lift to avoid injury now more than anything. That means knowing
what “heavy” really is and backing down a hair. I’ll do one
or two upper body days, and one leg day each week. That’s it.
Two, maximum three strength sessions.
I base my workouts around standup paddling and Ultimate Frisbee
Both of these are stressful enough (in a good way) that I want
to be rested for (and from) those activities before I engage in a
lifting session. Just to be clear, I play Ultimate all-out for up
to two hours, so it’s become my sprint day.
The Miami Ultimate Frisbee scene is very
high-level. I’ve fallen in with a regular pickup squad,
and the level of competition rivals Malibu’s. So, that aspect of
my activity hasn’t changed. I’m still getting my one day of
Ultimate a week.
If I’m feeling up to it, Miami beaches are fantastic for
sprints. You don’t go as fast because the sand is so powdery, but
it makes you work even harder.
Miami has also really changed how I spend time with my favorite
activity, standup paddling.
In Malibu, it was a bit wilder. I’d head out past the breakers
and paddle in any direction. It was huge, free, open, and
In Miami, you have the ocean side which is great and
much calmer than Malibu, but you also have these inland waterways,
like huge canals running through Miami. I’ve been
spending a ton of time exploring them, checking out the beautiful
homes and boats and even the occasional manatee popping up. And
because it’s so calm, I can really go hard without worrying about
waves. While paddling is fun, I go pretty hard for at least an hour
and up to 90 minutes, so it’s a serious aerobic day for me.
I walk more.
I can walk so much more in Miami. In Malibu, I had to drive
somewhere to walk, whether it was a trail head for a hike, down to
the beach for a stroll, or to Venice or Santa Monica to just
wander. In Miami, Carrie and I can walk out the door and go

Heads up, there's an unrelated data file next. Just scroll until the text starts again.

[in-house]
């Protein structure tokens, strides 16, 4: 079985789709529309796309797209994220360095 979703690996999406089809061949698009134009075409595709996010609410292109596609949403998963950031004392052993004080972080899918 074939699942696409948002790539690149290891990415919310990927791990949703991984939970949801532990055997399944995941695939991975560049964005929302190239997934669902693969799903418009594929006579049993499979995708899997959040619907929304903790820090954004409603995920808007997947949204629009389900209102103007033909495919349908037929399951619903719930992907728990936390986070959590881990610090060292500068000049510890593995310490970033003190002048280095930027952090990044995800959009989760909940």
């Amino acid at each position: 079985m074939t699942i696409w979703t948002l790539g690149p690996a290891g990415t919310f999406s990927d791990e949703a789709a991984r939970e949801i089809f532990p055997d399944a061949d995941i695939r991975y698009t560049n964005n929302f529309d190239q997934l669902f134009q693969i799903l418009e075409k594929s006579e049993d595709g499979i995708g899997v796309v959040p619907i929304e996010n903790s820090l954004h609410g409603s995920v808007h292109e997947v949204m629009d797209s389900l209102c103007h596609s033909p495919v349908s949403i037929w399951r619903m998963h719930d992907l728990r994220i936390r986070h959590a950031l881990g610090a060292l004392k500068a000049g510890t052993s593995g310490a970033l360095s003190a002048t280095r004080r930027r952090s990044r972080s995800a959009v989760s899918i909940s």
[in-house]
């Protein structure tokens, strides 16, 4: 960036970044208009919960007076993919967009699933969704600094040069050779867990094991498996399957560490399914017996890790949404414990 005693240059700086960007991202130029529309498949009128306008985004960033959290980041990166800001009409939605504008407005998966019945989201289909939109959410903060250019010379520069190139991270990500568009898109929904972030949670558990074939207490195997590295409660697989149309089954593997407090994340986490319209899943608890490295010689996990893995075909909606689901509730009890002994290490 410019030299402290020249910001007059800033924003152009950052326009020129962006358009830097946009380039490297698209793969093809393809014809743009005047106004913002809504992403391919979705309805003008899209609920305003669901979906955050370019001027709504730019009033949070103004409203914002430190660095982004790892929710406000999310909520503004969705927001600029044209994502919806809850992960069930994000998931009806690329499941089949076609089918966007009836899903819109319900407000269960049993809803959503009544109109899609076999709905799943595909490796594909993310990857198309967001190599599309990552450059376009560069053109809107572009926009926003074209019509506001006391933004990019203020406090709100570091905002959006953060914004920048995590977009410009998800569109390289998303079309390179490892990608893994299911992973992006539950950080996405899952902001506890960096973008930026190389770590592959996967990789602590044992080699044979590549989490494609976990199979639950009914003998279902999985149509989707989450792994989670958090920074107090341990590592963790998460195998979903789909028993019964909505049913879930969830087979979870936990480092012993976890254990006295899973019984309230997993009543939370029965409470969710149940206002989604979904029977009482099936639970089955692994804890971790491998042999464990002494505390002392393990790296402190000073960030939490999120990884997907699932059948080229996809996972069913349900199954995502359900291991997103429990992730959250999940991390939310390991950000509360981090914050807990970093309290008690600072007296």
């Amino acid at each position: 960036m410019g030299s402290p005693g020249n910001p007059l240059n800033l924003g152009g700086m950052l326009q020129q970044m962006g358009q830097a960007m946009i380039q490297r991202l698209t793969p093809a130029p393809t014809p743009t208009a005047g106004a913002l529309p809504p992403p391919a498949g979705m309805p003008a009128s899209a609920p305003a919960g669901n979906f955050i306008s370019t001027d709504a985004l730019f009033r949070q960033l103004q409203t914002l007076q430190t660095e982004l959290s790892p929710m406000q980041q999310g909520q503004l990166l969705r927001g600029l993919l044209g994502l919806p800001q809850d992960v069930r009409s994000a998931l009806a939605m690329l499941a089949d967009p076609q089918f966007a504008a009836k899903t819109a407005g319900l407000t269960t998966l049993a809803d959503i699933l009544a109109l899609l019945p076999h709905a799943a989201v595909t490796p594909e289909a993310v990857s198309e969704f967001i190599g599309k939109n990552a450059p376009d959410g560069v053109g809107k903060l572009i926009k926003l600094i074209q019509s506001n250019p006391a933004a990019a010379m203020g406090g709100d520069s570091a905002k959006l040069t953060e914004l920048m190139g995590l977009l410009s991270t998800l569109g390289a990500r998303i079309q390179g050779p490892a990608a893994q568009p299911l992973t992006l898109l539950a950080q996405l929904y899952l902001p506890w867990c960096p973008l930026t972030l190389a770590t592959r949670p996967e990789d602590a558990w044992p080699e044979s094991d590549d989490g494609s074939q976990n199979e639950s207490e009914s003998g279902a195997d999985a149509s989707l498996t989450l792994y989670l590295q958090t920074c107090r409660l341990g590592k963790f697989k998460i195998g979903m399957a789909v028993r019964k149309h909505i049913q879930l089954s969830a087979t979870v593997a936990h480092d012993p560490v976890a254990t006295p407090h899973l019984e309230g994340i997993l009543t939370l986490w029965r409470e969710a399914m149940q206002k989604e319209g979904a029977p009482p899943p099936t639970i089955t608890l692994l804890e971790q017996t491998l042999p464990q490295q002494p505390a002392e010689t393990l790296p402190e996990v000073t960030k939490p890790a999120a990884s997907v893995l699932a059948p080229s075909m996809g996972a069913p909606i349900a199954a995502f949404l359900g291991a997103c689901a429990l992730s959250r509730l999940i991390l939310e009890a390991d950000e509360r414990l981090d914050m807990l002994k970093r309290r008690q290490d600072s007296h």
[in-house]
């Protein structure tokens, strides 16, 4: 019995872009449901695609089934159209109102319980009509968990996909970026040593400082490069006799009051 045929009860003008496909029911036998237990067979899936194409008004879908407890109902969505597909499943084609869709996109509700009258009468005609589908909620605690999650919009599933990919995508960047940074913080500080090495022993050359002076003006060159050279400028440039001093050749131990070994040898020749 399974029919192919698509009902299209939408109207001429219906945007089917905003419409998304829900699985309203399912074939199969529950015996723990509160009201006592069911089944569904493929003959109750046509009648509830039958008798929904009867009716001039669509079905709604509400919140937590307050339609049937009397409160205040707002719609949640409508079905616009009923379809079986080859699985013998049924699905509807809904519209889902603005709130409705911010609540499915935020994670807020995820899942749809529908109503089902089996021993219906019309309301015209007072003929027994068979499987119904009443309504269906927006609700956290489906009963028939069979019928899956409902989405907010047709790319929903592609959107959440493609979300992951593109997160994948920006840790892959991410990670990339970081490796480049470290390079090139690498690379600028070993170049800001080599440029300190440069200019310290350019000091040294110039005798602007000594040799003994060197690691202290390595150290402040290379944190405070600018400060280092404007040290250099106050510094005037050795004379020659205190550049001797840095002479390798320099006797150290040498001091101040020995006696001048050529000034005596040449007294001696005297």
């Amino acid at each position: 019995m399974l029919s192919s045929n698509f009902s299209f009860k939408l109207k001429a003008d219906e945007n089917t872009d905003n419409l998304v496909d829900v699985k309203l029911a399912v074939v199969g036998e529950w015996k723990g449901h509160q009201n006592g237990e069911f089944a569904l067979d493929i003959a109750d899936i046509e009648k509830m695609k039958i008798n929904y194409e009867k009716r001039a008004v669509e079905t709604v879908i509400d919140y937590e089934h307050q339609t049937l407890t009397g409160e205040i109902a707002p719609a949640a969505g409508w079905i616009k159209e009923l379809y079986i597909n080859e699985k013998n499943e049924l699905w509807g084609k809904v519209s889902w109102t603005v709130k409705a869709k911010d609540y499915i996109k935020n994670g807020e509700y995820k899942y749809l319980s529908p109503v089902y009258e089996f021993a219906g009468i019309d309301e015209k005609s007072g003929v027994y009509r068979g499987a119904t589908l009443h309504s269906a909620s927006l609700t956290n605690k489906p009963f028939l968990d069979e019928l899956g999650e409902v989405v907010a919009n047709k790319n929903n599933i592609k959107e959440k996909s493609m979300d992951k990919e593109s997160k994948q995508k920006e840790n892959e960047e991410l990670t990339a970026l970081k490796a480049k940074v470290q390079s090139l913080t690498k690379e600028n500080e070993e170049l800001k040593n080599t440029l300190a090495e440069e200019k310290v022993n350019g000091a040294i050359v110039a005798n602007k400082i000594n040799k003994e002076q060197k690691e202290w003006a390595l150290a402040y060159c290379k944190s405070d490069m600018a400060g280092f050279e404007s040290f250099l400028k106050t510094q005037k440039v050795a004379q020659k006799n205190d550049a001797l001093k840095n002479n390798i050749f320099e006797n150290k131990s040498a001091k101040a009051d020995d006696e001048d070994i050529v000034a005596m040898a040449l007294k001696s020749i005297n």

the market, the water, the book store, the cafe, or just
wander. It’s integrated into our day, not something we
have to schedule. People don’t really think of Miami as a
‘walking city,” and it’s certainly no New York or San
Francisco, but it beats the pants off Southern California.
Trap bar, rest-pause sets, and environment aside, what I train
hasn’t changed all that much. I’m still lifting heavy things,
running really fast, moving frequently at a slow pace, and doing
activities I love. But somehow I’m doing a better job of
seamlessly integrating them into my daily existence. I’ve
minimized the amount of time I spend lifting without compromising
my results. I’m using my compressed training to fuel the
activities I love doing, giving me more time that’s also higher
A lot of this could be the simple result of moving somewhere new
after living in the same city for twenty years, sort of a honeymoon
phase. We’ll see. My workouts here are even more a part of my
general lifestyle. They’re, for the most part, parts of my life
rather than interruptions to it, which is the ancestral model at
its modern best maybe. That’s how I choose to see it.
Thanks for stopping by today, folks. I’d love to read your
feedback and questions and hear what new routines you’re trying
out. Take care.